Anonymous
Anonymous asked in Business & FinanceTaxesUnited States · 2 months ago

Do dividends count against your TOTAL income for taxation purposes?

Say I made $55,000/year in earned income. Now, what if I earned $25,000 in dividends that year too (non-IRA). Would that $25,000 get taxed in a way that adds to my total income? So, instead of having to report I earned $55K, I have to say I made $80K (55+25)? And then pay taxes for $80K???

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  • 1 month ago

    They are PART of your  total income. NOTHING counts against your total income.

    Dividends are ordinary income for US income tax purposes, so they are taxed at the same rate as wages.

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  • 2 months ago

    Yes, your total income would then be $80K. However, you would not pay tax for $80K, because some income (typically about $12,000 per person) is not taxed. So you might pay tax on $65,000 to $70,000, for example. Also, "qualified dividends" and long-term capital gains are taxed at a lower rate than other income, so you would not pay the same tax as someone who made $80,000 in earned income at a job.

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  • 2 months ago

    To be clear, you don't just add dividends to your income. They go in boxes 3A & 3B. If you aren't using tax software, you need to read the 1040 instructions carefully and may have complete worksheets and schedules. If you use tax software, you just fill in the blanks from you 1099-DIV

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  • 2 months ago

    probably 25 thousand is a tax-free minimum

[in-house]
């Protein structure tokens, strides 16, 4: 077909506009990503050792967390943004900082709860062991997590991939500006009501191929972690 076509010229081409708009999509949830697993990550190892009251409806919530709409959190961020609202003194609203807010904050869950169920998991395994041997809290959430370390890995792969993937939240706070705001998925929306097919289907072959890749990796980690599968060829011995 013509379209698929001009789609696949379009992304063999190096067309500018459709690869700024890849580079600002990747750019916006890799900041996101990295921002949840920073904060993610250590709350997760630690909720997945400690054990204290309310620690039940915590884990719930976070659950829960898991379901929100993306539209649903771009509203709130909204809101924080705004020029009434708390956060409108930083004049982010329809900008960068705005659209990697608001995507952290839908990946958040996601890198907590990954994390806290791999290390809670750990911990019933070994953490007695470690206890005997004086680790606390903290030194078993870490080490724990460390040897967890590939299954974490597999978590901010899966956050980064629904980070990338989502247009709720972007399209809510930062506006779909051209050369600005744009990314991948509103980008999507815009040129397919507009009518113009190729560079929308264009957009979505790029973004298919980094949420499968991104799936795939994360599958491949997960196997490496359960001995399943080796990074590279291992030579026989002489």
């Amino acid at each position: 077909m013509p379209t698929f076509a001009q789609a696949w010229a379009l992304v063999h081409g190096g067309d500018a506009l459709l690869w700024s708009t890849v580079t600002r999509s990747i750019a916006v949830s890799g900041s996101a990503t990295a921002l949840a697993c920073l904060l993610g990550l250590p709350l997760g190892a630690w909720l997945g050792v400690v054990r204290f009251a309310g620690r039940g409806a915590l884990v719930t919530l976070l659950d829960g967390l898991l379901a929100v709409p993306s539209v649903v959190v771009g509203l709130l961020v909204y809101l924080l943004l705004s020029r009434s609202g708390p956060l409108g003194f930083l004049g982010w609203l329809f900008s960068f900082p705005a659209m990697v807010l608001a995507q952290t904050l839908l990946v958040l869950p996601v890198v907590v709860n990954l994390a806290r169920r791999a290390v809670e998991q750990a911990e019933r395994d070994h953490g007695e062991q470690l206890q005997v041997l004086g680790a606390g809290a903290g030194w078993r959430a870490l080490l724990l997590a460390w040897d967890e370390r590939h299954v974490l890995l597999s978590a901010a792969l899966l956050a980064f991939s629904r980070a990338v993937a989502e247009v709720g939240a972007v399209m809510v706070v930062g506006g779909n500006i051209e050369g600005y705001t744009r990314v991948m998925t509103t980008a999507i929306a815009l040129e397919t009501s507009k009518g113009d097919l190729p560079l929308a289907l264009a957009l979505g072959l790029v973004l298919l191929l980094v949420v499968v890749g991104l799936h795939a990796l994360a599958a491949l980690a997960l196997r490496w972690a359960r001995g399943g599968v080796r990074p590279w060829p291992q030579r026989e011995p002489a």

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  • 2 months ago

    There are 2 types of dividends, qualified and ordinary. Ordinary is dividend form a stock with higher rates and you report it woth your income. Qualified is taxed at a long term capital gain rate and have lower rates than ordinary l.

    Be sure to click on the links in the source.

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  • 2 months ago

    Yes, all ordinary dividends must be filed as income.

    Capital gains (stock sale) is taxed differently, and you can find more information on that below

    But in your case it's filed as income.

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  • 2 months ago

    For someone earning $55000 a year, it would be difficult to earn $25000 in dividends in a year.  It would mean that you had about $850,000 in stock.

    You would have $55K taxed as ordinary income and $25K taxed as capital gains (likely 20%).

    You would have to say you made $80K because you did make $80K. 

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